The borders of a town may be defined by its streets, and its economy is found in the fields that surround it, but if you’re looking for its civic heart you’ll find it beating inside the walls of its county courthouse.
It was 1888 when the Trego County Courthouse was plotted in the center of WaKeeney’s city square. George R. Ropes, an architect from Topeka, had drawn up plans for a Queen Anne style Victorian building with an Elizabethan frontage. Upon completion the most prominent feature was a cupola imported from Europe that sat 100-feet high atop a tin roof. The main part of the building was ringed by a row of paired windows and peaked false fronts over the entryways, providing a grand look to the overall design.
Inside, the original pair of staircases still flank the east and west doors. The rich, dark wood used for the construction of the stairs was continued throughout the building, including in the courtroom on the top floor where you’ll find the original judge’s bench still in use today. Downstairs in the basement, the now retired jail still sports the unique flat bars and specially designed lock that were installed at the time of construction.
The courthouse went through a transformation in 1951 and 1952, when it was decided the roof should be removed after having suffered irreparable damage and, at the same time, an update to the look of the exterior could be achieved, turning it into a mid-century style building with a profile of straight lines and ninety-degree angles. The prominent window spositioned over the entryways were also bricked over with a large stone mural of an eagle in flight surrounded by the words “Trego County Courthouse” above and below.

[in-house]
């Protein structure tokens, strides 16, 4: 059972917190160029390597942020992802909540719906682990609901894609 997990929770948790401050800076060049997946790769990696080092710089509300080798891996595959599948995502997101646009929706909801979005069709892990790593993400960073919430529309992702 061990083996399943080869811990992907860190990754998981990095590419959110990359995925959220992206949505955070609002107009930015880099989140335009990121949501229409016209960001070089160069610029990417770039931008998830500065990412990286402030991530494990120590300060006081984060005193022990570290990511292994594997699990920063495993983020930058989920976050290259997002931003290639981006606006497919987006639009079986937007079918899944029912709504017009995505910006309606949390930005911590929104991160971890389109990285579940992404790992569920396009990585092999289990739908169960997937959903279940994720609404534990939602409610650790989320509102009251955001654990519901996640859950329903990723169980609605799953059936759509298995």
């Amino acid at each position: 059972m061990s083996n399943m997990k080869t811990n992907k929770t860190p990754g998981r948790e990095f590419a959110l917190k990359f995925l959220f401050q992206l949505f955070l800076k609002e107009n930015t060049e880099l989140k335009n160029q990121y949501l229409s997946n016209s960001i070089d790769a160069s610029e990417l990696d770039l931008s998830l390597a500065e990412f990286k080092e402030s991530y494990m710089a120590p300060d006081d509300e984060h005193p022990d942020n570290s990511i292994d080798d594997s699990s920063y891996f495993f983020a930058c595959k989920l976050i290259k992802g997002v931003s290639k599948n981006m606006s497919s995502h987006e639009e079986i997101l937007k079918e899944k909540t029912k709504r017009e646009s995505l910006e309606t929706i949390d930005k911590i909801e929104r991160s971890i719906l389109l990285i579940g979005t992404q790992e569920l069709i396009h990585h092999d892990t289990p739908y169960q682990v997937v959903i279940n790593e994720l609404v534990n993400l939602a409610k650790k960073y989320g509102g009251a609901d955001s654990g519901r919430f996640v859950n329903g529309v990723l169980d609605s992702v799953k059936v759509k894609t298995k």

In 1974, our beautiful courthouse became the setting of a Hollywood movie, when Peter Bogdanovich, Ryan O’Neil and Tatum O’Neil filmed Paper Moon in several rooms of the courthouse. Some say those scenes didn’t make the final cut, but look closely at the point in which the father/daughter bunko team escapes the jail and you might see them fall down what appears to be a very familiar staircase.
The current look of the Trego County Courthouse came to be in 2012 when a new roof was added. It was decided to pay homage to Ropes’s Victorian design and bring back a version of the original peaked roof. Inside the building, the Courthouse’s layout has remained the unchanged since its construction, which makes it one of the oldest buildings still in operation in Kansas today.
Today, the courthouse continues to be the center of civic activity in Trego County. Next time you’re in WaKeeney explore the beautiful craftsmanship of prairie architecture at the Trego County Courthouse!